The flow above shows that the process is initiated from EM using a web service binding on mediator. The mediator, acting as a client, posts the request to the inbound queue with a JMSType property set to "Initiate".
Client receives web service request and posts the request to the inbound queue with JMSType='Initiate'
The JMS adapter with a message selector "JMSType='Initiate'" receives the message and causes a composite to be created. The composite in turn causes the BPEL process to start executing.
The BPEL process then sends a request to Service 1 on the outbound queue.
- Initiate message can be used to initate a correlation set if necessary
- Selector required to distinguish initiate messages from other messages on the queue
The BPEL process then sends a request to Service 2 on the outbound queue.
- Separate request & reply adapters require a correlation set to ensure that reply goes to correct BPEL process instance
- Selector required to distinguish service 1 response messages from other messages on the queue
- Asynchronous request-reply adapter does not require a correlation set, JMS adapter auto-correlates using CorrelationID to ensure that reply goes to correct BPEL process instance
- Selector still required to distinguish service 2 response messages from other messages on the queue
Service 3 receives the request and sends a response on the inbound queue with JMSType='Service2' and JMSCorrelationID= incoming JMS Message ID. Synchronous Request-Reply Adapter The synchronous JMS adapter receives the response without a message selector and correlates it to the BPEL process using native JMS correlation and sends the overall response to the outbound queue.
- Synchronous request-reply adapter does not require a correlation set, JMS adapter auto-correlates using CorrelationID to ensure that reply goes to correct BPEL process instance
- Selector also not required to distinguish service 3 response messages from other messages on the queue because the synchronous adapter is doing a selection on the expected CorrelationID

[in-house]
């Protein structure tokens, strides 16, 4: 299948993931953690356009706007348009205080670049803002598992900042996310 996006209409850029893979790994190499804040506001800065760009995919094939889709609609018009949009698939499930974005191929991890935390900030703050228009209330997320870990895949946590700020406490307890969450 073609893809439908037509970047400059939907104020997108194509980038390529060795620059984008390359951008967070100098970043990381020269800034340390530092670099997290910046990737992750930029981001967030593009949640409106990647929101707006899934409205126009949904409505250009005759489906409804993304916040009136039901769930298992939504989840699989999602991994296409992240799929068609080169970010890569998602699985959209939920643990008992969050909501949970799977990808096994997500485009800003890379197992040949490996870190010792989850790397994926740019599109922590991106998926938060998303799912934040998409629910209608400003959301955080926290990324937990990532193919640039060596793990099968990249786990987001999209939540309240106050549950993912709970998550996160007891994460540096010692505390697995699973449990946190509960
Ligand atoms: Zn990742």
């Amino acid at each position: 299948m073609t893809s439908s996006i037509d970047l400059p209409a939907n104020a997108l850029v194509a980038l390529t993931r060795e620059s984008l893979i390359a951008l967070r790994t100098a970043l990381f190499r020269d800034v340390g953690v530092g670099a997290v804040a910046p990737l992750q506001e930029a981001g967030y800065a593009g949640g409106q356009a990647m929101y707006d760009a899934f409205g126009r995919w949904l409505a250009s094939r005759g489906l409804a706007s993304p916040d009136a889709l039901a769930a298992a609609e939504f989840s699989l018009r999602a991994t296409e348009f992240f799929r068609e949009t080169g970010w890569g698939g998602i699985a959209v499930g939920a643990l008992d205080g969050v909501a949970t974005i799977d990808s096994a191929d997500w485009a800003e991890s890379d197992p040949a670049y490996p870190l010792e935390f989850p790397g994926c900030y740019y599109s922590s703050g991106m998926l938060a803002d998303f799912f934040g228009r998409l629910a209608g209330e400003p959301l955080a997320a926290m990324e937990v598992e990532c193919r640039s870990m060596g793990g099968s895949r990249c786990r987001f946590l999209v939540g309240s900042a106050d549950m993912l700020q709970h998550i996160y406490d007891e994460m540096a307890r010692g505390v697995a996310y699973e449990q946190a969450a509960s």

When using a single JMS queue for multiple purposes bear in mind the following:
- If multiple receives use the same queue then you need to have a message selector. The corollary to this is that the message sender must add a JMS property to the message that can be used in the message selector.
- When using a request-reply JMS adapter then there is no need for a correlation set, correlation is done in the adapter by matching the outbound JMS message ID to the inbound JMS correlation ID. The corollary to this is that the message sender must copy the JMS request message ID to the JMS response correlation ID.
- When using a synchronous request-reply JMS adapter then there is no need for the message selector because the message selection is done based on the JMS correlation ID.
- Synchronous request-reply adapter requires a non-XA connection factory to be used so that the request part of the interaction can be committed separately to the receive part of the interaction.
- Synchronous request-reply JMS adapter should only be used when the reply is expected to take just a few seconds. If the reply is expected to take longer then the asynchronous request-reply JMS adapter should be used.
The sample is available to download here and makes use of the following JMS resources:JNDI Resource; Notes jms/TestQueue Queue Outbound queue from the BPEL process jms/TestQueue2 Queue Inbound queue to the BPEL process eis/wls/TestQueue JMS Adapter Connector Factory This can point to an XA or non-XA JMS Connection Factory such as weblogic.jms.XAConnectionFactory eis/wls/TestQueue None-XA JMS Adapter Connector Factory This must point to a non-XA JMS Connection Factory such as weblogic.jms.ConnectionFactory and must have isTransacted set to “false”
To run the sample then just use the test facility in the EM console or the soa-infra application.
Coherence is best known as a data grid, providing distributed caching with an ability to move processing to the data in the grid. Less well known is the fact that Coherence also has the ability to function as a compute grid, distributing work across multiple servers in a cluster. In this entry, which was co-written with my colleague Utkarsh Nadkarni, we will look at using Coherence as a compute grid through the use of the Work Manager API and compare it to manipulating data directly in the grid using Entry Processors.Coherence Distributed Computing Options
The Coherence documentation identifies several methods for distributing work across the cluster, see Processing Data in a Cache. They can be summarized as:
- Entry Processors